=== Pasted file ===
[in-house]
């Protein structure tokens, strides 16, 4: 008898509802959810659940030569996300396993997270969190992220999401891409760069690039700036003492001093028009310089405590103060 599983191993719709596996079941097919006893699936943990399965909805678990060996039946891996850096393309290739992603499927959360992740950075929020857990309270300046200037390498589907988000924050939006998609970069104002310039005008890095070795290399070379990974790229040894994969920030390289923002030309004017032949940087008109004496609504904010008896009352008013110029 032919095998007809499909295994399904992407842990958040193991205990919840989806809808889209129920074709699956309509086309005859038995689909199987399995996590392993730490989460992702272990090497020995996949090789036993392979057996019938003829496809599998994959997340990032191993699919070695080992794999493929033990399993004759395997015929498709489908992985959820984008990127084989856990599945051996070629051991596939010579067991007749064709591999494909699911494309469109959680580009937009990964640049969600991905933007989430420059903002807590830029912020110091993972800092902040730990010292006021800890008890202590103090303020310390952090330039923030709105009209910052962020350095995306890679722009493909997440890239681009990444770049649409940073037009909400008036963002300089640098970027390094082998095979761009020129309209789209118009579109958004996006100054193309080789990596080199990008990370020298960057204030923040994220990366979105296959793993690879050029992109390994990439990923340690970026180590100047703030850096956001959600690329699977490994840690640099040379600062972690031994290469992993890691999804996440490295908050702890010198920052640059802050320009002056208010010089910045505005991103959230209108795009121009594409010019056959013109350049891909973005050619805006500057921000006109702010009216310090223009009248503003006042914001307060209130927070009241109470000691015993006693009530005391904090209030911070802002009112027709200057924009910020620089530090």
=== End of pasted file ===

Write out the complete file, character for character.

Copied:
[in-house]
């Protein structure tokens, strides 16, 4: 008898509802959810659940030569996300396993997270969190992220999401891409760069690039700036003492001093028009310089405590103060 599983191993719709596996079941097919006893699936943990399965909805678990060996039946891996850096393309290739992603499927959360992740950075929020857990309270300046200037390498589907988000924050939006998609970069104002310039005008890095070795290399070379990974790229040894994969920030390289923002030309004017032949940087008109004496609504904010008896009352008013110029 032919095998007809499909295994399904992407842990958040193991205990919840989806809808889209129920074709699956309509086309005859038995689909199987399995996590392993730490989460992702272990090497020995996949090789036993392979057996019938003829496809599998994959997340990032191993699919070695080992794999493929033990399993004759395997015929498709489908992985959820984008990127084989856990599945051996070629051991596939010579067991007749064709591999494909699911494309469109959680580009937009990964640049969600991905933007989430420059903002807590830029912020110091993972800092902040730990010292006021800890008890202590103090303020310390952090330039923030709105009209910052962020350095995306890679722009493909997440890239681009990444770049649409940073037009909400008036963002300089640098970027390094082998095979761009020129309209789209118009579109958004996006100054193309080789990596080199990008990370020298960057204030923040994220990366979105296959793993690879050029992109390994990439990923340690970026180590100047703030850096956001959600690329699977490994840690640099040379600062972690031994290469992993890691999804996440490295908050702890010198920052640059802050320009002056208010010089910045505005991103959230209108795009121009594409010019056959013109350049891909973005050619805006500057921000006109702010009216310090223009009248503003006042914001307060209130927070009241109470000691015993006693009530005391904090209030911070802002009112027709200057924009910020620089530090």